If you can’t judge this sound difference, you can skip this point. Let’s take a look at the next factor that will help you to tell if you’re strings are dead or not:
4. Your Strings feels kind of Stiff and Dirty
Guitar strings are naturally flexible and smooth. You can easily bend them, you can easily slide your fingers over the fretboard.
But, over time due to corrosion (which we can’t prevent totally!) strings tends to lose their flexibility and start becoming stiff. while sliding, if you’re feeling friction on your fingers, that is dirt and oil that pile up on the strings over time.
I am not saying, your strings are going to break today! But, If you notice two or more points in your case, then you should consider ordering one or two extra string sets, Just in case!
There are so many ways to extend the life of your strings. You may feel some of these ways are obvious and they are, but you need to take care of each point to get maximum performance from your guitar strings.
Here’s the first tip:
1. Use Coated Strings
As I already told you, the main enemy of the strings is corrosion. As the name suggests, coated strings come with an extra coat on them which slows down the process of corrosion.
There are many kinds of coated strings available in the market from different brands. Personally, I like This Elixir Coated Strings. It costs you only a few bucks but performs exceptionally well.
2. Boil Your Strings in Water
Depending on your use, the tone of strings starts changing around 2-3 weeks of playing. they start to sound a little flat and you will also notice the dirt on them. Don’t just rush to the store to get a new set of strings!
You can able to restore their bright, crisp, and clear tone back by dripping them into the hot boiling water for almost 10 to 12 min. after draining the water off, Bamm! They are alive again and you can put them back on your guitar.
3. Wash your Hands before Start Playing
The one thing that accelerates the process of corrosion is the dirt and oil that transferred from your fingers to the strings. You can also include this in your routine. Every time you feel like playing your guitar, wash your hands before you pick the instrument.
I don’t think, you even need to remember this, because Now, we all know why we need to wash our hands after a recent pandemic (LOL…) 🙂
4. Wipe them Down After Playing
Even after you washed your hands before playing, If you played the guitar for a significant amount of time, there will be sweat. This is not a thing that we can control.
But, we can clean this with either a rag or using a simple clean cloth. Believe me, even all these small things can increase the life of your guitar strings.
Some Frequently Asked Questions
Should I Change the Strings on a New Guitar?
Putting a new set of guitar strings is never a bad idea, unless you’re thinking before an exam or a gig! There is not way to check how old are the strings that comes with a new guitar.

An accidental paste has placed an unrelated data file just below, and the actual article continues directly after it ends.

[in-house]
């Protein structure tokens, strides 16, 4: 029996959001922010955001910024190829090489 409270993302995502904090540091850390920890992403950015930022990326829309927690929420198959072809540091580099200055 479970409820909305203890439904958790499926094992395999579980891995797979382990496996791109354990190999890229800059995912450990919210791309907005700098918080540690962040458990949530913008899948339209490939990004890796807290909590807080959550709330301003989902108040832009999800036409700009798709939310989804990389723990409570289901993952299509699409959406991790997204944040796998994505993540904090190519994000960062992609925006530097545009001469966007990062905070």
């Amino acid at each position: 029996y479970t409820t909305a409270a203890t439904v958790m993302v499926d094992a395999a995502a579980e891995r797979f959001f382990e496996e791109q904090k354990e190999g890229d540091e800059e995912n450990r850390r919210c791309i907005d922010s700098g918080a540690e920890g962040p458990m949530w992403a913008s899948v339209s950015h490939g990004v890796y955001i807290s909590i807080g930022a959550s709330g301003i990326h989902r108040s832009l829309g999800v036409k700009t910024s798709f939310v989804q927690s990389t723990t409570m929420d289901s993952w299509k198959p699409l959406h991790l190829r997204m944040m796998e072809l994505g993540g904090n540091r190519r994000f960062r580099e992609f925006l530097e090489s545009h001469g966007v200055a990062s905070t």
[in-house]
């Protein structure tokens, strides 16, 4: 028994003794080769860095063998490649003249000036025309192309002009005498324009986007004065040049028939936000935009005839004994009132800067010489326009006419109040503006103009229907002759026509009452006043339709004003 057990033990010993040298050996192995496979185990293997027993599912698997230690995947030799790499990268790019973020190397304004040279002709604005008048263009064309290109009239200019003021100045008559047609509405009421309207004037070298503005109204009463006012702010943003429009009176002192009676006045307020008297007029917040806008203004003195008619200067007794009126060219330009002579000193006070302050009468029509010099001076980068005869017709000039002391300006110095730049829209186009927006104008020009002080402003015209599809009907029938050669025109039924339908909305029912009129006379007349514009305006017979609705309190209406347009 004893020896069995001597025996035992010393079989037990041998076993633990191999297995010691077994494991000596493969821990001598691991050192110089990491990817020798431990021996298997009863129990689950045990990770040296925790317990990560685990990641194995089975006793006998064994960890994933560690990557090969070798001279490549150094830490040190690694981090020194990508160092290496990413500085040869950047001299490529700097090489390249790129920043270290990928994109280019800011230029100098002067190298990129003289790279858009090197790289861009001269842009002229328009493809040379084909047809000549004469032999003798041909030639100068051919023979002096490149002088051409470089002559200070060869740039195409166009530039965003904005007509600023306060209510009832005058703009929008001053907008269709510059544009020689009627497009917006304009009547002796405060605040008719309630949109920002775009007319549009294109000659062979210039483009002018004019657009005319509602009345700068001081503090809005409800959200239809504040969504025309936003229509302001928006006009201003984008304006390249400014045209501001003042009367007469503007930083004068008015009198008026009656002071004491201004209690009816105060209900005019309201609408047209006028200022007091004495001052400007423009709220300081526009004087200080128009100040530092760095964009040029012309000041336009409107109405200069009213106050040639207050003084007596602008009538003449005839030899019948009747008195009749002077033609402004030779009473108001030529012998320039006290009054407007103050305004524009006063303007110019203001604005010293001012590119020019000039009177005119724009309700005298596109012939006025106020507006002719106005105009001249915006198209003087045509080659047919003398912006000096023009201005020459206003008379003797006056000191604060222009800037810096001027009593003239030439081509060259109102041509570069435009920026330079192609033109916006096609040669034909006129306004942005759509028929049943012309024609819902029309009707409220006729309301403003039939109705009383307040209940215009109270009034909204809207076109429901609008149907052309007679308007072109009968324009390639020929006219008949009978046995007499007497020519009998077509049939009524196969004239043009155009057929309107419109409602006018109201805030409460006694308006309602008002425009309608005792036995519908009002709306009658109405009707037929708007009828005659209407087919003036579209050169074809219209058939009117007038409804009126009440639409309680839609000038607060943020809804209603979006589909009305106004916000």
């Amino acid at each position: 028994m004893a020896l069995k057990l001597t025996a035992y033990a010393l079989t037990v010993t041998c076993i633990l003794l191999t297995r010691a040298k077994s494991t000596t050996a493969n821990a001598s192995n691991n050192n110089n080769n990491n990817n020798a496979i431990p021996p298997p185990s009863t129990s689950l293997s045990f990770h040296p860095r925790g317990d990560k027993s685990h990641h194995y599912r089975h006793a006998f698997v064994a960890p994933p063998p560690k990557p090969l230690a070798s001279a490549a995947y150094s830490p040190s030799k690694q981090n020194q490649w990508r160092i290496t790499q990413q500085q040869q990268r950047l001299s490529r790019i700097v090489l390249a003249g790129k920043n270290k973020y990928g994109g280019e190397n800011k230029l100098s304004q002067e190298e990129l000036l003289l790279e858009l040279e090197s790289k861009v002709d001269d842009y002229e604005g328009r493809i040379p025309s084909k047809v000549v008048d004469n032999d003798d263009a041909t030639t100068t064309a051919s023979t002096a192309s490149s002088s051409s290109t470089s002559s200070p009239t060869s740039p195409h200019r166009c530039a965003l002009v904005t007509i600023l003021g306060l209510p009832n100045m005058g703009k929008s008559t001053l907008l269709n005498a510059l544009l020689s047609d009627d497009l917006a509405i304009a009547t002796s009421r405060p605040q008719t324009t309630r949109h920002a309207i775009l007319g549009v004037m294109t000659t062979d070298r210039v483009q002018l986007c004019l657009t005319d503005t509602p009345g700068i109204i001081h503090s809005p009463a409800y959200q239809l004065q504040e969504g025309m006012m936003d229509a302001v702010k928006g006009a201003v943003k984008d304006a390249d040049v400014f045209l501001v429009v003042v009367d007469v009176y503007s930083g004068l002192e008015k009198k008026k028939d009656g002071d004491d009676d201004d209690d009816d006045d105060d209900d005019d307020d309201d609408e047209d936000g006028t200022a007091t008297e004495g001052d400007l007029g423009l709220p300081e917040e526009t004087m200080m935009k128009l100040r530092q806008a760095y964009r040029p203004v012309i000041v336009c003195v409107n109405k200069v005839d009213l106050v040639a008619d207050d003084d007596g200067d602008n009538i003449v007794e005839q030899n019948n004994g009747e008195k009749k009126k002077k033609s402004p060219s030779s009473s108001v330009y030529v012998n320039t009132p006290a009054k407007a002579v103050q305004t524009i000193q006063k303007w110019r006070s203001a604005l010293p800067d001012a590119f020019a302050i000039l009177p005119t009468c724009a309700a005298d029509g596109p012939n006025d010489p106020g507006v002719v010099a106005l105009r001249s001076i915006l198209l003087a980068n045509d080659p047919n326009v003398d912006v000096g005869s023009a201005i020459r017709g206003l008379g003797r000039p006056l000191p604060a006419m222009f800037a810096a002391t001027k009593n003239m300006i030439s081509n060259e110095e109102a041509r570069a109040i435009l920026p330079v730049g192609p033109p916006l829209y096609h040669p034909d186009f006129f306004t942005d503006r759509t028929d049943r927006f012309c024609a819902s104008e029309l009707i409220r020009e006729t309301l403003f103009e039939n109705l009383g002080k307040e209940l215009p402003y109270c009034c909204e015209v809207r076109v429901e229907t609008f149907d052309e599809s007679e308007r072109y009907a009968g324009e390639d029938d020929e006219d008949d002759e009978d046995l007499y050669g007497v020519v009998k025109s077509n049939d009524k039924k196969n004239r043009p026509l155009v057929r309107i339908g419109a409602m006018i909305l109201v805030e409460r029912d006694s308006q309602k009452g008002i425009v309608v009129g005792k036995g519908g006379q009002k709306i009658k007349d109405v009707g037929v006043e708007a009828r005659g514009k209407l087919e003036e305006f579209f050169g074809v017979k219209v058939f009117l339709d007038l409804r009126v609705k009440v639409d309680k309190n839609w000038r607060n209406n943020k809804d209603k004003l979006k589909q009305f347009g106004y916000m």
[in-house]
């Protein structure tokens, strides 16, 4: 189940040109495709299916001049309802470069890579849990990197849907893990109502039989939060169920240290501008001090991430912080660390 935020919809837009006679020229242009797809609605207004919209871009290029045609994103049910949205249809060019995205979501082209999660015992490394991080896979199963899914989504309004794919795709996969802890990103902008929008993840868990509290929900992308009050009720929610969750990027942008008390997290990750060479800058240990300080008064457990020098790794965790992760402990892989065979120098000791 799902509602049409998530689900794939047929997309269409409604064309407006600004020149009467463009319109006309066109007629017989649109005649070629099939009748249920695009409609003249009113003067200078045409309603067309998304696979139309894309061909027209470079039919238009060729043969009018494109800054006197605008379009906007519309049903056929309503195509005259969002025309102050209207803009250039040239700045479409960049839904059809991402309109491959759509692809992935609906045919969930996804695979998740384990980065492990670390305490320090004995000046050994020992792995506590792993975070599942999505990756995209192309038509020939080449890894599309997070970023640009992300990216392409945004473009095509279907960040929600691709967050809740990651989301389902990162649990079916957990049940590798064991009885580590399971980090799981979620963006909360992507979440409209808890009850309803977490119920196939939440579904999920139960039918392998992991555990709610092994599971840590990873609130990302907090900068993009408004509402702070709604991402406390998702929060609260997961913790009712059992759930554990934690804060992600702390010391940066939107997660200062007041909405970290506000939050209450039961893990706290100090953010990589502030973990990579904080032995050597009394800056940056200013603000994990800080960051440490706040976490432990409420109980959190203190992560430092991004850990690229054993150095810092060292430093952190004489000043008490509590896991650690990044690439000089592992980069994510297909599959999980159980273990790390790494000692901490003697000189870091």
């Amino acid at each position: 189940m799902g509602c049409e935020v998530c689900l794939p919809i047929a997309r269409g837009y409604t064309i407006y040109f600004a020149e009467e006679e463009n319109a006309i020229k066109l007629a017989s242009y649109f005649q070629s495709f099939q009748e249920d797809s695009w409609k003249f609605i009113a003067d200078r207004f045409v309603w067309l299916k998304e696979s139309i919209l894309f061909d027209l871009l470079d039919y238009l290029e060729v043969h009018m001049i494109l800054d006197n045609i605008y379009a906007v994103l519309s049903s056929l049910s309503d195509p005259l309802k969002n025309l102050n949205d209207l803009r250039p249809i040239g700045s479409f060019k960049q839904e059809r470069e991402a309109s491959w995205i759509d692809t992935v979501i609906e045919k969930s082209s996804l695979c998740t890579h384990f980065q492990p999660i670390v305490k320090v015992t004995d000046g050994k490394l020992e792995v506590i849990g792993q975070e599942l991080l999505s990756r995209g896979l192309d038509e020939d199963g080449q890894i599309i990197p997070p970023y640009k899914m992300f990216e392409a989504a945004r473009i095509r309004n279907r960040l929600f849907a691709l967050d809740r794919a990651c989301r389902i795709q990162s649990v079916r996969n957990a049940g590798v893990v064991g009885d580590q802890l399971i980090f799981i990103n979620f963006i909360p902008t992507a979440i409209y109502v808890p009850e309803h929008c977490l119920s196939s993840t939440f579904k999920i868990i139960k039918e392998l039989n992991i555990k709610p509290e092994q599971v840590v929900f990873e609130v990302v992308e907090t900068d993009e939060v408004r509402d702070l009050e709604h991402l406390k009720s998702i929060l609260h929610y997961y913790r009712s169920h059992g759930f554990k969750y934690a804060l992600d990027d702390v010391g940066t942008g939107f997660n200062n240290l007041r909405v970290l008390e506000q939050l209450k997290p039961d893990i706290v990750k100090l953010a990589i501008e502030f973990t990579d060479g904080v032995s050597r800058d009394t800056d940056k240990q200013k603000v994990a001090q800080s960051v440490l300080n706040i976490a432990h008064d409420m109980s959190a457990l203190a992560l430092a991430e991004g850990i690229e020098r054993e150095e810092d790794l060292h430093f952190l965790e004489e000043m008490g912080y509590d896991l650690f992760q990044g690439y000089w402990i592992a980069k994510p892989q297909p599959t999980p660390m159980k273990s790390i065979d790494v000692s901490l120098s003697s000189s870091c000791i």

I recommend you first try out the standard strings that come with the guitar. If it is feeling different to you, if strings are having trouble staying in tune, without wasting time, go for new strings to improve your performance.
How Long do Guitar Strings Last in Package?
One of the main reasons why strings go bad is Humidity. Over time, oil and dirt start setting up on the strings and corrode them. Talking about packaged strings (unopened), as long as the strings are placed at a low humidity spot, they can last for about a year or even more in some cases.
How Long do Guitar Strings Last if not Played?
As I mention above, Humidity is the reason why strings go bad and need replacement time to time. Once you take strings out of the package, humidity is going to start playing its role.
Although as strings are not coming in contact with oil and dirt, they can last longer for about 7 to 8 months without playing. And if humidity is relatively lower at your location, strings can last for one or two additional months.
How Often do Pros change Guitar Strings?
Professional players who play guitar on daily basis for hours change their guitar strings after every two weeks. Even beyond, those who play in smoky clubs or those who play more aggressively change their strings even more often to keep their tone clean and bright.
But, I never recommend taking this as a hard-n-fast rule. This all depends on your playing style and how much time you spend on guitar? Instead, try to understand the factors strings are trying to give and judge on that basis, whether you should change the strings or not?
Final Thoughts on Replacement of Strings:
If you go out and ask random guitar players when they normally changed their guitar strings, you get different answer from almost all players. this is because changing a strings is completely personal preference.
As you move ahead in your musical journey, you automatically detect a change in the sound and you can easily decide when to change the strings.
I hope you like this article and it helped you in one way or another. If you have any kind of doubt about this topic, feel free to put it down in the comment section.
Hii, My name is Vishal Dorge and I am from India. I am the Creator of this site and want to help people just like you and me who enjoy music through the heart and want to learn it, especially about the guitar. Read More About Vishal Dorge Here